Sinking money into sturdier supply chains to weather global disruptions made less sense in stabler times. But the tradeoffs between cost, speed, and control are changing, leading some industries like fashion to begin spreading production across more countries (called “regionalization”), or closer to home (“reshoring”).

Still, many firms appear to be doing more talking than doing. The decision to leave China got tougher once the country’s factories reopened quickly in the spring and global trade rebounded. China’s share of Asia-Pacific export goods has mostly held up throughout the crisis, suggesting that a supply chain shift away from China hasn’t yet materialized.

For companies considering reshoring, there are hefty costs to consider aside from just labor, including China’s longer employment contracts, which make it pricey for companies to abruptly close factories. Reclaiming a company’s specialized equipment like machines, tools, and molds can also be tricky if the Chinese government chooses not to let them go. And a firm’s intellectual property is hard to guard once factory workers have been trained to make its products. Then there is the extensive red tape to withdrawing from China as a foreign investor.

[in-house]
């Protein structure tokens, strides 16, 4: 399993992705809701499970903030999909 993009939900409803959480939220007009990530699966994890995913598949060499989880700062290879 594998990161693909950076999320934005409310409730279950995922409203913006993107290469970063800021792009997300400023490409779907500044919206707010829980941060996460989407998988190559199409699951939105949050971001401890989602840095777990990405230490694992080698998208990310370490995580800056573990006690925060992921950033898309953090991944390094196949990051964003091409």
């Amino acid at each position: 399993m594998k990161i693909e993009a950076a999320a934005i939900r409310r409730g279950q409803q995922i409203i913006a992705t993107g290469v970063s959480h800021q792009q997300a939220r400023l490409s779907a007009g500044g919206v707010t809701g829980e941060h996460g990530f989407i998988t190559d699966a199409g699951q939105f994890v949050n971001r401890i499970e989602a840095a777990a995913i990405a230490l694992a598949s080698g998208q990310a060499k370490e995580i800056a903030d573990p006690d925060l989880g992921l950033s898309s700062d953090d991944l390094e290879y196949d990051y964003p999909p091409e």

Biden’s review is bound to end in a hefty price tag to incentivize US companies to move back home. Countries like Japan and India are already offering local firms incentives to move production out of China. South Korea has made reshoring a critical part of its expansive five-year New Deal. For profitable US companies intent on staying put to serve China’s exploding middle class, backing away will demand an extra push.

📬 Sign up for the Daily Brief

Our free, fast, and fun briefing on the global economy, delivered every weekday morning.